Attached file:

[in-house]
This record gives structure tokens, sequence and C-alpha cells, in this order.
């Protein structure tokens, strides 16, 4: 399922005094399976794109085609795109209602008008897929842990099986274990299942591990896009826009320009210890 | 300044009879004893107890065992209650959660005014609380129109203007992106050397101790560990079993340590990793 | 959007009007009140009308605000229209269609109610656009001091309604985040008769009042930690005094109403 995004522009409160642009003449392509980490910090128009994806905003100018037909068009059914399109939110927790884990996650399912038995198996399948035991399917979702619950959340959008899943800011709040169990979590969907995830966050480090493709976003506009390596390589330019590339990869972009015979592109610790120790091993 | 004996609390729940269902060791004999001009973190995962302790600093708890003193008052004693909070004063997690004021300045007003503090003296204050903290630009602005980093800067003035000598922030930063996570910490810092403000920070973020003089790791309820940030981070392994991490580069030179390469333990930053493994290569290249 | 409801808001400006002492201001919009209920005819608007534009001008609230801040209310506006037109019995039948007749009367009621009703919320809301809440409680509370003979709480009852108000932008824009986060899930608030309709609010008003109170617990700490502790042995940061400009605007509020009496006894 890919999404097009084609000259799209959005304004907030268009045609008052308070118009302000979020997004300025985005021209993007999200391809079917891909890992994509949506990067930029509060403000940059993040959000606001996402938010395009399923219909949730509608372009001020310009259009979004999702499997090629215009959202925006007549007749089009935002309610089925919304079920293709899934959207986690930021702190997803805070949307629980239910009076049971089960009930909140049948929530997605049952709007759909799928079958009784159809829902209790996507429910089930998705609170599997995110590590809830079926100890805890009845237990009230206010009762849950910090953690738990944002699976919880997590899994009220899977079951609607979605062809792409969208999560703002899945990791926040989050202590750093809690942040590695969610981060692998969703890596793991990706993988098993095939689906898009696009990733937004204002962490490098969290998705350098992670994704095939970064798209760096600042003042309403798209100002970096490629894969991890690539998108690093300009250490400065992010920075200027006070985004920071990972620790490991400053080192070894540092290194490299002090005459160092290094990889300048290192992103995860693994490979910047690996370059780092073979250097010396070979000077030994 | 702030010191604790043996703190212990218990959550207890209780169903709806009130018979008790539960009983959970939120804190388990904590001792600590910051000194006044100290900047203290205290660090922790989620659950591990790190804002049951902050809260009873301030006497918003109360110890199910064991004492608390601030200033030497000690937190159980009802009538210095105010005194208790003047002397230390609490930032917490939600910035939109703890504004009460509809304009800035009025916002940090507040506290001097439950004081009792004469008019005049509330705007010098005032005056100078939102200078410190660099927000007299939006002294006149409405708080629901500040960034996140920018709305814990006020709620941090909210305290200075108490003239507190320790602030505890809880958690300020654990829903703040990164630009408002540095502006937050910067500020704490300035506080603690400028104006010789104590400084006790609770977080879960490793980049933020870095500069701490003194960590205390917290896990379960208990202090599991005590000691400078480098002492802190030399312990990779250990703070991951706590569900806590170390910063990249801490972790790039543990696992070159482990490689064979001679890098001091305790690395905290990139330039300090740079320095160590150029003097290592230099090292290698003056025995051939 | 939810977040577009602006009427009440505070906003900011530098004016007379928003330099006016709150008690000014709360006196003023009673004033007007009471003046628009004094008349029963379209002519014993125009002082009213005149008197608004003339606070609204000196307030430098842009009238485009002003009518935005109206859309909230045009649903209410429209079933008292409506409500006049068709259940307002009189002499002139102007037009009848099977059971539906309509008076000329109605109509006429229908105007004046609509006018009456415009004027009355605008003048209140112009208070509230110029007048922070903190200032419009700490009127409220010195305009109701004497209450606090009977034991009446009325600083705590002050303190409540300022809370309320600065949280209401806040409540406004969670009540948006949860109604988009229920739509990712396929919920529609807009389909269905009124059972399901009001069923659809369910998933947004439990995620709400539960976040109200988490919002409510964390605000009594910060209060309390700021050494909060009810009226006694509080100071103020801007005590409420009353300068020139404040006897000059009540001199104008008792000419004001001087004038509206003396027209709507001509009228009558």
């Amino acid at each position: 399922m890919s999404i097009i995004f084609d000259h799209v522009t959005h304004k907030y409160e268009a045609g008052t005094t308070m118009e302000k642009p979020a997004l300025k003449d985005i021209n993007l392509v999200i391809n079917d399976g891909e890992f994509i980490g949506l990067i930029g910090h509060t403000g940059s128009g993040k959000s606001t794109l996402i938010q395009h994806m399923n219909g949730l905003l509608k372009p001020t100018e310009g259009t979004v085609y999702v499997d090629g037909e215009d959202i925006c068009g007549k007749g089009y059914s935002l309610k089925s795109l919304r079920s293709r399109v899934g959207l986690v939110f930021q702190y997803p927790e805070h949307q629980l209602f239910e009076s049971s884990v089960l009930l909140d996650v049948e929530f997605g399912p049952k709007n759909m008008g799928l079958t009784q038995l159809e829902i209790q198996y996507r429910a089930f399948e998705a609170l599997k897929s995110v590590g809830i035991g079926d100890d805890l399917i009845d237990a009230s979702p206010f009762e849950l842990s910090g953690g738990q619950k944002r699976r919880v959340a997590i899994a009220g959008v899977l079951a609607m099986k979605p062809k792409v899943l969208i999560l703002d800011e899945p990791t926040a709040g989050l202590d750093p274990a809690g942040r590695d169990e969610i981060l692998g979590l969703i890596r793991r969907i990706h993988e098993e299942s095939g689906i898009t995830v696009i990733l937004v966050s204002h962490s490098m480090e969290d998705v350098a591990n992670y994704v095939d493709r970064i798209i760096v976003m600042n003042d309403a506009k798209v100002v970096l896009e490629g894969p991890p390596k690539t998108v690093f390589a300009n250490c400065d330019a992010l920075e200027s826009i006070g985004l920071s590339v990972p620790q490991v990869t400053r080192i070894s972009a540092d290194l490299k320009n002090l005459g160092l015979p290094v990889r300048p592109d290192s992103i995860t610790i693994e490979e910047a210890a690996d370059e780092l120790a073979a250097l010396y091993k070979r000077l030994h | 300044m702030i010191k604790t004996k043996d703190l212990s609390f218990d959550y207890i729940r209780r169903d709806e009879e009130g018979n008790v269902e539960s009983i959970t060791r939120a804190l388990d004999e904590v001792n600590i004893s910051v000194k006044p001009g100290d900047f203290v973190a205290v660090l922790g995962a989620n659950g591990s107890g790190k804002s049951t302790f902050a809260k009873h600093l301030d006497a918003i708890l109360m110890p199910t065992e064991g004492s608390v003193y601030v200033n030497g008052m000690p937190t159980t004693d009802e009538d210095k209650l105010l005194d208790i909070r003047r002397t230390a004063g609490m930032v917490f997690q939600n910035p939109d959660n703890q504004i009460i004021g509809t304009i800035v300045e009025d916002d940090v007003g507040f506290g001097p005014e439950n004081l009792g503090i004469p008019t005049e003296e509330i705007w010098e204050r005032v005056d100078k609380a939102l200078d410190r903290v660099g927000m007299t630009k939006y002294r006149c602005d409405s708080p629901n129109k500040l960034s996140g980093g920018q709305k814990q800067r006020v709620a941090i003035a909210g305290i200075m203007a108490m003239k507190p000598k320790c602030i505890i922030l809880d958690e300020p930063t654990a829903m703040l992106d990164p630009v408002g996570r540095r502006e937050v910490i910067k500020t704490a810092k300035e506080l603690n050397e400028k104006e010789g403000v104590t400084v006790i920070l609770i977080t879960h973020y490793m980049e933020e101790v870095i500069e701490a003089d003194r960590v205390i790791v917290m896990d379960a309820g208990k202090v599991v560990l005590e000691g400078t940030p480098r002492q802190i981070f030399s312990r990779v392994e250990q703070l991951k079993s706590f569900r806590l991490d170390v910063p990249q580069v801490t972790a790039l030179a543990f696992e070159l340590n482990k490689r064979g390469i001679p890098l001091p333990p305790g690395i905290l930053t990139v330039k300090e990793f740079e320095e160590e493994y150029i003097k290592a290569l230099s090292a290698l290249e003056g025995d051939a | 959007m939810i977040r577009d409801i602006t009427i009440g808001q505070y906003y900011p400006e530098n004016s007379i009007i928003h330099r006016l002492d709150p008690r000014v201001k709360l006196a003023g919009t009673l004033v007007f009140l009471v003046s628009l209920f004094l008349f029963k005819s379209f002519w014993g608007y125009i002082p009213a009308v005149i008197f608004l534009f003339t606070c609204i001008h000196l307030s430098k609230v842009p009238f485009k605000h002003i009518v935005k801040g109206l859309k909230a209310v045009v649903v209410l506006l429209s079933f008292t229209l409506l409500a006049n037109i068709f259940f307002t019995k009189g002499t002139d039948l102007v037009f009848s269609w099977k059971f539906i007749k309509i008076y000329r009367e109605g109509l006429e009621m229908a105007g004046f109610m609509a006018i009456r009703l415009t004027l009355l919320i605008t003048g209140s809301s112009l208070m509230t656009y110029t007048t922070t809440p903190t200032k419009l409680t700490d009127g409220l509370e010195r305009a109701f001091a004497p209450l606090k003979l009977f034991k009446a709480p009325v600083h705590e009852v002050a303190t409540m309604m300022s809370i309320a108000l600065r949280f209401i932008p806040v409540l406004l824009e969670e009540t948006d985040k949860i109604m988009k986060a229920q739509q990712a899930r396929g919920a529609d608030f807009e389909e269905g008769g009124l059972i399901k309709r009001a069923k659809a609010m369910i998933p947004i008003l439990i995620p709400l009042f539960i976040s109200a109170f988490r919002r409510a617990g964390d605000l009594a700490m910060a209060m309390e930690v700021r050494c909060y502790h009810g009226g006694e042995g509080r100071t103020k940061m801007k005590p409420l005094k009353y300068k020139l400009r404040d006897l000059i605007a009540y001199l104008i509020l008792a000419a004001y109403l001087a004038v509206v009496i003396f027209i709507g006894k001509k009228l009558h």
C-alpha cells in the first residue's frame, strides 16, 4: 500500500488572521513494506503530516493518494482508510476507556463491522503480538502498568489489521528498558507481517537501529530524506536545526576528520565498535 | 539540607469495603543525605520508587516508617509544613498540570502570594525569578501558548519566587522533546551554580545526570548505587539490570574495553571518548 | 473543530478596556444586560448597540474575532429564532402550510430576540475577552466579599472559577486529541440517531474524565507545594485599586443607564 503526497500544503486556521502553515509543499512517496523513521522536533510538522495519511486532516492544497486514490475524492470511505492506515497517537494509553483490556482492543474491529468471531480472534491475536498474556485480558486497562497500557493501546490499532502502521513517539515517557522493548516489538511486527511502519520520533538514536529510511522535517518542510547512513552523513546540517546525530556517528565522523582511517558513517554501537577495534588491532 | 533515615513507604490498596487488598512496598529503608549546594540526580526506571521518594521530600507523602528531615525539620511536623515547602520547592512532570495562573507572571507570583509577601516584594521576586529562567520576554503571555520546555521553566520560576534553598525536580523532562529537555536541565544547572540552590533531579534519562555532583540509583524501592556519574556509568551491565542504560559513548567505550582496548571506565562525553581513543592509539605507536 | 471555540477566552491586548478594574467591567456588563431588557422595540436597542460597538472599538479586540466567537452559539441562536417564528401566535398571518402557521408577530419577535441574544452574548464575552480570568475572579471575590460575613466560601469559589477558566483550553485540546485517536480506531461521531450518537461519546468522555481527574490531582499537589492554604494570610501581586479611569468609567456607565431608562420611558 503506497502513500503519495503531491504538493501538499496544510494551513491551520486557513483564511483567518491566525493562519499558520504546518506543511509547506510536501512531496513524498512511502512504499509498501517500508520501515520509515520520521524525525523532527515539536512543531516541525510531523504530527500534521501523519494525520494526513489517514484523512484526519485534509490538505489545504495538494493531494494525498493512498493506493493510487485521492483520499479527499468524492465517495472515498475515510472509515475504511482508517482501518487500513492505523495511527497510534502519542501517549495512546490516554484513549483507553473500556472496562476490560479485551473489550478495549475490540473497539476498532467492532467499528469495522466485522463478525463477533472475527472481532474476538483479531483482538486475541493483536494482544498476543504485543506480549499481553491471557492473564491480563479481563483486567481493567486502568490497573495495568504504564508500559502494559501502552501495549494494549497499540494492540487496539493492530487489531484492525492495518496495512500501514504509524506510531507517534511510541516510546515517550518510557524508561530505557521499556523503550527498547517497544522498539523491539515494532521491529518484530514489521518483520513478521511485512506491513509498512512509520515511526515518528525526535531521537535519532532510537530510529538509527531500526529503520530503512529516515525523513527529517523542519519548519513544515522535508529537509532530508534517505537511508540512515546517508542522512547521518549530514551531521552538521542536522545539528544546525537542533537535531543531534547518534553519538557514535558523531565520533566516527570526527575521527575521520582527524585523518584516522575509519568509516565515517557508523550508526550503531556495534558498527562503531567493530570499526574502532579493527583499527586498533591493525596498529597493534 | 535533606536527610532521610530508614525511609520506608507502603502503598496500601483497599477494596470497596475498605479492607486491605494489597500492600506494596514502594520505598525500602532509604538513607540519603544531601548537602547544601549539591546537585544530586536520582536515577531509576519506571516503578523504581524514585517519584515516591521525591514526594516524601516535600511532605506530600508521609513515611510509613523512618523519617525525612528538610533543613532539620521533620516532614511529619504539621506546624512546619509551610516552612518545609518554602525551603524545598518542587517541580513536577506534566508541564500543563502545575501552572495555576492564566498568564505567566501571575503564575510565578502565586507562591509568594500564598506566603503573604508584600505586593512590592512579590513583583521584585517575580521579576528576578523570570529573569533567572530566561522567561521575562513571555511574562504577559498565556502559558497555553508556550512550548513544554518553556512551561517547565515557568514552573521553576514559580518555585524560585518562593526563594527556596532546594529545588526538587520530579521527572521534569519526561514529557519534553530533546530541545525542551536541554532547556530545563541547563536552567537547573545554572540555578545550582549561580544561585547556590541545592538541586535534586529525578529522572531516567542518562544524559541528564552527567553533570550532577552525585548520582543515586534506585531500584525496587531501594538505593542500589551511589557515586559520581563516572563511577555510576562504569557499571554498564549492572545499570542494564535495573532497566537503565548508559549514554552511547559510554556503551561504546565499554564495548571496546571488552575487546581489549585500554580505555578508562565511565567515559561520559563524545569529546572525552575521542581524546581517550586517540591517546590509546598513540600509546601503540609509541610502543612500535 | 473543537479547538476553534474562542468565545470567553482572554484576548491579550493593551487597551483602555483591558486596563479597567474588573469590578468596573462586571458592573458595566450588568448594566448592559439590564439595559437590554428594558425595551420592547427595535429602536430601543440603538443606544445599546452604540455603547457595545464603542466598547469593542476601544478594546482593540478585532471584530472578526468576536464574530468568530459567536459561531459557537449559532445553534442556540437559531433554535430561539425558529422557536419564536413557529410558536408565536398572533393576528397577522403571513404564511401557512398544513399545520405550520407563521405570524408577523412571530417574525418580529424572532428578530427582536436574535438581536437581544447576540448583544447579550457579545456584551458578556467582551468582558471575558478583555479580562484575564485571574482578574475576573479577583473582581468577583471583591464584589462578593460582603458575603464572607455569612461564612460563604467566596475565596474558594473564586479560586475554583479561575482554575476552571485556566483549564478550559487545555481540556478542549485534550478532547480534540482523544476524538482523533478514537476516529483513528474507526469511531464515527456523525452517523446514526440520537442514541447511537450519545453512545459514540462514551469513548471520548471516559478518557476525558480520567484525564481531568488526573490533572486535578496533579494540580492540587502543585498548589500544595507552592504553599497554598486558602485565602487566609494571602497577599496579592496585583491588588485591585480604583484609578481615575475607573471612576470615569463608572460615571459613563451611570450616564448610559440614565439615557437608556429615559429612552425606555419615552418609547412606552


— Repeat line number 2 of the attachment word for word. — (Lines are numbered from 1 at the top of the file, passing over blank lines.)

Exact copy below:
This record gives structure tokens, sequence and C-alpha cells, in this order.